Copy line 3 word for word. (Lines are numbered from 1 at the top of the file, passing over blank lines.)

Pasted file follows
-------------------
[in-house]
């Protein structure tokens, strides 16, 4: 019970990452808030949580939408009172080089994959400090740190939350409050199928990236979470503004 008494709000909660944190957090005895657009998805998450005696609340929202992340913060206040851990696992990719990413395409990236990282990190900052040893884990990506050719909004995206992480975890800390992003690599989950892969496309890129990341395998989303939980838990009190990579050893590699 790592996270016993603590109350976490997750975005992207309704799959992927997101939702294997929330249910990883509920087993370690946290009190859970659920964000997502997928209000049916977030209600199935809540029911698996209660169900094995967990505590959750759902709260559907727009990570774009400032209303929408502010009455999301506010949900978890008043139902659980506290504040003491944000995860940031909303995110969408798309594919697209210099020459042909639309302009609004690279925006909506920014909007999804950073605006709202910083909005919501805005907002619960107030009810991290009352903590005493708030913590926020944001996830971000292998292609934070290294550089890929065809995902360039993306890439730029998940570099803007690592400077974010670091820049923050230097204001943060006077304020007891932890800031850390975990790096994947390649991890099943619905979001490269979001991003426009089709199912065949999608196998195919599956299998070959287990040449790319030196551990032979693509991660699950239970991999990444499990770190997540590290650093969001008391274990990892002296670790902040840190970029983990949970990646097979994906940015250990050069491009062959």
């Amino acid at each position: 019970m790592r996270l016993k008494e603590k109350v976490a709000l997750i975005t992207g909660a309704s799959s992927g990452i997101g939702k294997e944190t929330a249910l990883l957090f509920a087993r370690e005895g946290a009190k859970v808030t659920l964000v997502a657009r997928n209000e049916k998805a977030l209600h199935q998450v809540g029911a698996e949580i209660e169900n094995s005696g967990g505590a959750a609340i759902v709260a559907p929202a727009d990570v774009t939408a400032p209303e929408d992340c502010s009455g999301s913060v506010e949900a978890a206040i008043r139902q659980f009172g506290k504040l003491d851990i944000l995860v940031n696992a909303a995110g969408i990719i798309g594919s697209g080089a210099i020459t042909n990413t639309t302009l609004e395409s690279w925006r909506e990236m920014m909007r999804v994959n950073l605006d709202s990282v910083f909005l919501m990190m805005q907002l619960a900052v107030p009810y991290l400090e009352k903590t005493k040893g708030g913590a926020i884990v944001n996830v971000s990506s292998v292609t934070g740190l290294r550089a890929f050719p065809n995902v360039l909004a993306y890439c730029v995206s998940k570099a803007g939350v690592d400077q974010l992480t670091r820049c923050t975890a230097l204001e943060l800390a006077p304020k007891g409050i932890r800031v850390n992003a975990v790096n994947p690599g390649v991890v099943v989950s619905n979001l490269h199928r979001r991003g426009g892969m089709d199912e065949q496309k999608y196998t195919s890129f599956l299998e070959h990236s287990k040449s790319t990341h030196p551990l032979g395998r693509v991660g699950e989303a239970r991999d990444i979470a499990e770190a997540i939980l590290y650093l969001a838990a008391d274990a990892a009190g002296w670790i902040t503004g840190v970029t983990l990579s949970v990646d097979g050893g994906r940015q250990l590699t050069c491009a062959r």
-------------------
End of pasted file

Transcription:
């Amino acid at each position: 019970m790592r996270l016993k008494e603590k109350v976490a709000l997750i975005t992207g909660a309704s799959s992927g990452i997101g939702k294997e944190t929330a249910l990883l957090f509920a087993r370690e005895g946290a009190k859970v808030t659920l964000v997502a657009r997928n209000e049916k998805a977030l209600h199935q998450v809540g029911a698996e949580i209660e169900n094995s005696g967990g505590a959750a609340i759902v709260a559907p929202a727009d990570v774009t939408a400032p209303e929408d992340c502010s009455g999301s913060v506010e949900a978890a206040i008043r139902q659980f009172g506290k504040l003491d851990i944000l995860v940031n696992a909303a995110g969408i990719i798309g594919s697209g080089a210099i020459t042909n990413t639309t302009l609004e395409s690279w925006r909506e990236m920014m909007r999804v994959n950073l605006d709202s990282v910083f909005l919501m990190m805005q907002l619960a900052v107030p009810y991290l400090e009352k903590t005493k040893g708030g913590a926020i884990v944001n996830v971000s990506s292998v292609t934070g740190l290294r550089a890929f050719p065809n995902v360039l909004a993306y890439c730029v995206s998940k570099a803007g939350v690592d400077q974010l992480t670091r820049c923050t975890a230097l204001e943060l800390a006077p304020k007891g409050i932890r800031v850390n992003a975990v790096n994947p690599g390649v991890v099943v989950s619905n979001l490269h199928r979001r991003g426009g892969m089709d199912e065949q496309k999608y196998t195919s890129f599956l299998e070959h990236s287990k040449s790319t990341h030196p551990l032979g395998r693509v991660g699950e989303a239970r991999d990444i979470a499990e770190a997540i939980l590290y650093l969001a838990a008391d274990a990892a009190g002296w670790i902040t503004g840190v970029t983990l990579s949970v990646d097979g050893g994906r940015q250990l590699t050069c491009a062959r």